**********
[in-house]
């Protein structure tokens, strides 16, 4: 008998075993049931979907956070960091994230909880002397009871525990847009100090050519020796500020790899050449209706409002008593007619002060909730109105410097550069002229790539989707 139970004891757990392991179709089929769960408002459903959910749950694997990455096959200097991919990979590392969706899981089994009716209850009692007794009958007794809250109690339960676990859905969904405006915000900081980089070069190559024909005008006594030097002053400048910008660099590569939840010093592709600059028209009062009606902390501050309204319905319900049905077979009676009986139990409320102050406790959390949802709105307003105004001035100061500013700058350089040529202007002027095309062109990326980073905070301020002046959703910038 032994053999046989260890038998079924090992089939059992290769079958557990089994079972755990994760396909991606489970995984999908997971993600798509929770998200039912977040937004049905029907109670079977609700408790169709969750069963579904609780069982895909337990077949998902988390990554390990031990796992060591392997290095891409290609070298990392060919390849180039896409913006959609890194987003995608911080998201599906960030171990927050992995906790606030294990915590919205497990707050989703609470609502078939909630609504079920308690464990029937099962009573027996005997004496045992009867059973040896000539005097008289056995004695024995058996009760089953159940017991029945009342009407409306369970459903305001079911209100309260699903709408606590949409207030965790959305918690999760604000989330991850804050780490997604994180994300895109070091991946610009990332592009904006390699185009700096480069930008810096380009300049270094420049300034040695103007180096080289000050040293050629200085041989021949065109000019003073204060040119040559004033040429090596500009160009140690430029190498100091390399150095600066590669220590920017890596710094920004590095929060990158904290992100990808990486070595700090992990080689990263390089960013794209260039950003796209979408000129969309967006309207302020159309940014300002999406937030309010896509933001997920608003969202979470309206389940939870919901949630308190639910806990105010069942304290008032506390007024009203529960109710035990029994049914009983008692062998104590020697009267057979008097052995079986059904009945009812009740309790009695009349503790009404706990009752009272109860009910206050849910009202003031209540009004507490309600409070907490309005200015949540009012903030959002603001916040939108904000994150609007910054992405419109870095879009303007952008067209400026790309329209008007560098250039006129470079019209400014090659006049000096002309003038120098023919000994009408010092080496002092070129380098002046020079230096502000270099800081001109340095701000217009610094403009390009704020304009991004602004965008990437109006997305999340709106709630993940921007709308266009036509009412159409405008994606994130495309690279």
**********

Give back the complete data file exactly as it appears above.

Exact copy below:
[in-house]
């Protein structure tokens, strides 16, 4: 008998075993049931979907956070960091994230909880002397009871525990847009100090050519020796500020790899050449209706409002008593007619002060909730109105410097550069002229790539989707 139970004891757990392991179709089929769960408002459903959910749950694997990455096959200097991919990979590392969706899981089994009716209850009692007794009958007794809250109690339960676990859905969904405006915000900081980089070069190559024909005008006594030097002053400048910008660099590569939840010093592709600059028209009062009606902390501050309204319905319900049905077979009676009986139990409320102050406790959390949802709105307003105004001035100061500013700058350089040529202007002027095309062109990326980073905070301020002046959703910038 032994053999046989260890038998079924090992089939059992290769079958557990089994079972755990994760396909991606489970995984999908997971993600798509929770998200039912977040937004049905029907109670079977609700408790169709969750069963579904609780069982895909337990077949998902988390990554390990031990796992060591392997290095891409290609070298990392060919390849180039896409913006959609890194987003995608911080998201599906960030171990927050992995906790606030294990915590919205497990707050989703609470609502078939909630609504079920308690464990029937099962009573027996005997004496045992009867059973040896000539005097008289056995004695024995058996009760089953159940017991029945009342009407409306369970459903305001079911209100309260699903709408606590949409207030965790959305918690999760604000989330991850804050780490997604994180994300895109070091991946610009990332592009904006390699185009700096480069930008810096380009300049270094420049300034040695103007180096080289000050040293050629200085041989021949065109000019003073204060040119040559004033040429090596500009160009140690430029190498100091390399150095600066590669220590920017890596710094920004590095929060990158904290992100990808990486070595700090992990080689990263390089960013794209260039950003796209979408000129969309967006309207302020159309940014300002999406937030309010896509933001997920608003969202979470309206389940939870919901949630308190639910806990105010069942304290008032506390007024009203529960109710035990029994049914009983008692062998104590020697009267057979008097052995079986059904009945009812009740309790009695009349503790009404706990009752009272109860009910206050849910009202003031209540009004507490309600409070907490309005200015949540009012903030959002603001916040939108904000994150609007910054992405419109870095879009303007952008067209400026790309329209008007560098250039006129470079019209400014090659006049000096002309003038120098023919000994009408010092080496002092070129380098002046020079230096502000270099800081001109340095701000217009610094403009390009704020304009991004602004965008990437109006997305999340709106709630993940921007709308266009036509009412159409405008994606994130495309690279």